Strange situation with a 1099C and a Mortgage

Discussion in 'Credit Talk' started by elemenop, Nov 1, 2016.

  1. elemenop

    elemenop New Member

    Hey guys,

    I've searched and searched about this subject and I can't find a good course of action. This is truly a weird situation.

    So I have an old charge off on my credit report. It's back from 2012... well I'm now applying for a mortgage and am in the final stages of approval, but my mortgage company says I need to pay it off. no problem... I called the company to pay them off in full, but they said they wont accept a payment. They said the debt has been forgiven and I can't pay them because they issued me a 1099C.

    I'm not sure how to proceed here. I need them to take my money so I can get this mortgage. How do I do that?

    Please help!
  2. JoshuaHeckathorn

    JoshuaHeckathorn Administrator

    Welcome to Creditnet elemenop! And I'm sorry to hear about this predicament you've found yourself in.

    You need to share with the mortgage lender the 1099-C you received. That serves as proof that the debt was officially cancelled, and you may have even had to pay income taxes on it. What kind of debt was the 1099-C issued for?
  3. elemenop

    elemenop New Member

    hopefully that'll work. It's for a credit account. PayPal Smart Connect with Synchrony bank.

    Thank you for taking a look!
  4. jam237

    jam237 Well-Known Member

    Do you remember receiving a 1099?

    Check your tax returns to see if it is listed as income. (If it's over $599.99, it's reportable as miscellaneous income, under most circumstances.)

    If your tax return lists the amount there, they may also accept that as proof if it lists the source on the return.

    How is the debt showing on your report?

    If it was forgiven, it should show as a zero balance, the note may say something about the debt being forgiven, but the lender should know that it would be a major federal violation to take money for an account that they took the money from the IRS.
  5. elemenop

    elemenop New Member

    I do remember receiving a 1099c and I filed. I still have the paperwork.
    here's the info - I hope it's OK that I put this in here... It doesn't really have any identifying info:

    Last Reported Jun 08, 2015
    Creditor Name SYNCB/SMRTCN
    Account Type Credit Card
    Account Status Closed - Derogatory
    Opened Date Jun 26, 2009
    Closed Date Aug 17, 2012
    Limit $900
    Term --
    Monthly Payment $0
    Responsibility Individual
    Balance $1,134
    Highest Balance $854
    Payment Status Collection/Charge-Off
    Worst Payment Status Unknown
    Date of Last Payment Apr 28, 2012
    Amount Past Due $346
    Times 30/60/90 Days Late 0/0/0
    Remarks Charged off as bad debt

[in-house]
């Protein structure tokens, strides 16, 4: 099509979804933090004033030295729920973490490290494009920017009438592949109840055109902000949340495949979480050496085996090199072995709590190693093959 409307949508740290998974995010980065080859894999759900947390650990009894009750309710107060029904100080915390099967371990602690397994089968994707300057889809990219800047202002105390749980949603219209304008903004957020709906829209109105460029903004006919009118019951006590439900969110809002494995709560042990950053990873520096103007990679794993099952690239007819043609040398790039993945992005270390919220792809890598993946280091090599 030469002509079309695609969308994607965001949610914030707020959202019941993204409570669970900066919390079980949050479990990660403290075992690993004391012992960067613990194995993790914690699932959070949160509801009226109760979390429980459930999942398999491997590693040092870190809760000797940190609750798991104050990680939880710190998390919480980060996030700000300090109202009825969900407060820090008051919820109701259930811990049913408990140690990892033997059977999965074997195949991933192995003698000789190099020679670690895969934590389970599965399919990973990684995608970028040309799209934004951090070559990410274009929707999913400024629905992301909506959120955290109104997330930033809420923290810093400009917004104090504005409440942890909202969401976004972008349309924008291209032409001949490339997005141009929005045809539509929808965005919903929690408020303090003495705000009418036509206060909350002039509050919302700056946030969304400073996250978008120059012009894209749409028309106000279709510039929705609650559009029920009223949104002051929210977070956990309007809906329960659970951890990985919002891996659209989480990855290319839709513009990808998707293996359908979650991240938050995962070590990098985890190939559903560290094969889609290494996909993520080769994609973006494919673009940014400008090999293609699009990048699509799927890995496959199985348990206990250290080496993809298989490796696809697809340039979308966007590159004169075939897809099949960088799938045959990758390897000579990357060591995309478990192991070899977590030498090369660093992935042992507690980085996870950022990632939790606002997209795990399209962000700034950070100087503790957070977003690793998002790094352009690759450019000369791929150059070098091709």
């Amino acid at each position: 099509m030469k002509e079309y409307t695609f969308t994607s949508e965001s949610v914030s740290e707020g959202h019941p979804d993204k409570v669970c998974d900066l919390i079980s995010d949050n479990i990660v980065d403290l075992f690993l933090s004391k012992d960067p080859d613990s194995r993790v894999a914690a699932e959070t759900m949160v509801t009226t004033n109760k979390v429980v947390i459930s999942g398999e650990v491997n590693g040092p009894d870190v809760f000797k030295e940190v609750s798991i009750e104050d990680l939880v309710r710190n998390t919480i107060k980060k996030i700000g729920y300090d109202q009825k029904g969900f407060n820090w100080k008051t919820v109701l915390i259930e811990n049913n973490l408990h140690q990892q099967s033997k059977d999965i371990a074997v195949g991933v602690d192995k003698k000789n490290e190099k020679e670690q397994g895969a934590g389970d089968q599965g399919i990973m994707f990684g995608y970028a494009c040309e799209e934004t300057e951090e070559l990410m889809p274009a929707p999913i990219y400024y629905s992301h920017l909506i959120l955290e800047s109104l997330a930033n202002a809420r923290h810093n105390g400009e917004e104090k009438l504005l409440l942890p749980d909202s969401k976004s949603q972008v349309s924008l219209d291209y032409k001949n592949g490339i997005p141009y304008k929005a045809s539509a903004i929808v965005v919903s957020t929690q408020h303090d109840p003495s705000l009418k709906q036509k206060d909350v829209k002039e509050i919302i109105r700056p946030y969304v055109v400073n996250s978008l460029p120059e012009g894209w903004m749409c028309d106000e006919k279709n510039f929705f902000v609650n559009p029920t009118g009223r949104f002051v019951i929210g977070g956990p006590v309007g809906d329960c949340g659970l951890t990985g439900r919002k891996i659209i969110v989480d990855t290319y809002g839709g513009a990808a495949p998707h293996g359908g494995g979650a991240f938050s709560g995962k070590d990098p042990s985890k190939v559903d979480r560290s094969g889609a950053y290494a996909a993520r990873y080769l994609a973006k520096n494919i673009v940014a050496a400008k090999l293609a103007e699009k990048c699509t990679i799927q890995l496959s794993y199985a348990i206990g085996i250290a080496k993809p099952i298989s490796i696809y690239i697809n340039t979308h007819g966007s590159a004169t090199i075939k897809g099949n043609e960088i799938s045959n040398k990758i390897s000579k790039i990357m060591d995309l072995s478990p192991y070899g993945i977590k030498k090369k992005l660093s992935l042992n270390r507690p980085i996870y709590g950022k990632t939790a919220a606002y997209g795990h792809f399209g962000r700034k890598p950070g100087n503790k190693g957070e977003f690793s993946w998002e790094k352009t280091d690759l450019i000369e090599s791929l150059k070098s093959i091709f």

Profit and loss write-off

    So based on this, and knowing that I got a 1099C, is this reporting correctly as far as you can tell?

    What's kind of funny about this is when I call them, they immediately read me a disclosure that says something to the effect of it's past the statute of limitations and I am under no obligation to pay them. If I choose to set up payment arrangements or make any payment, they can sue me for the remainder of the balance. I immediately say, I understand and I'd like to pay it off, and they say "sorry, we can't take a payment".

    Thanks again for looking!
  6. jam237

    jam237 Well-Known Member

    If they 1099ed it, there is a ZERO balance.

    What I would do to hopefully get it resolved as quickly as possible on the report, is:

    Send a letter to the address on your credit report, for the tradeline, letting them know that the tradeline is reporting incorrectly, and needs to be updated to a zero balance. (This step makes sure they know EXACTLY what the dispute they received from the CRAs is about, as opposed to a simple code.)

    When you know they received that letter, send a simple dispute to the three CRAs disputing the account has a balance, when the balance should be zero. (This step locks in the part of the FCRA that is actionable.)

    If they update it, you would be ok.

    If they don't dispute again, but only with the CRAs, they are already on notice what the dispute was. Each time they update each report incorrectly could be $100-1000 in your pocket per report.
  7. jam237

    jam237 Well-Known Member

    The SOL is why they 1099ed it.

    The FTC is enforcing a policy with a lot of creditors and collectors similar to this.

    It's deceptive to take money or do anything that would restart the SOL on a debt, without the consumer being clearly informed of that fact.

    Companies were sending new credit card offers, which would bundle a stale debt into a new account, and on the default for the new account they could sue you for the new account, even though the new account was the old account.

    So companies are wise if the day they know an account is stale to not take a penny without fully advising them of the possible negative impact of paying them.
  8. JoshuaHeckathorn

    JoshuaHeckathorn Administrator

    Have you had any further communication with your mortgage lender regarding the debt? Is it still holding up the lending process, or were they willing to move forward after you shared the 1099-C with them?

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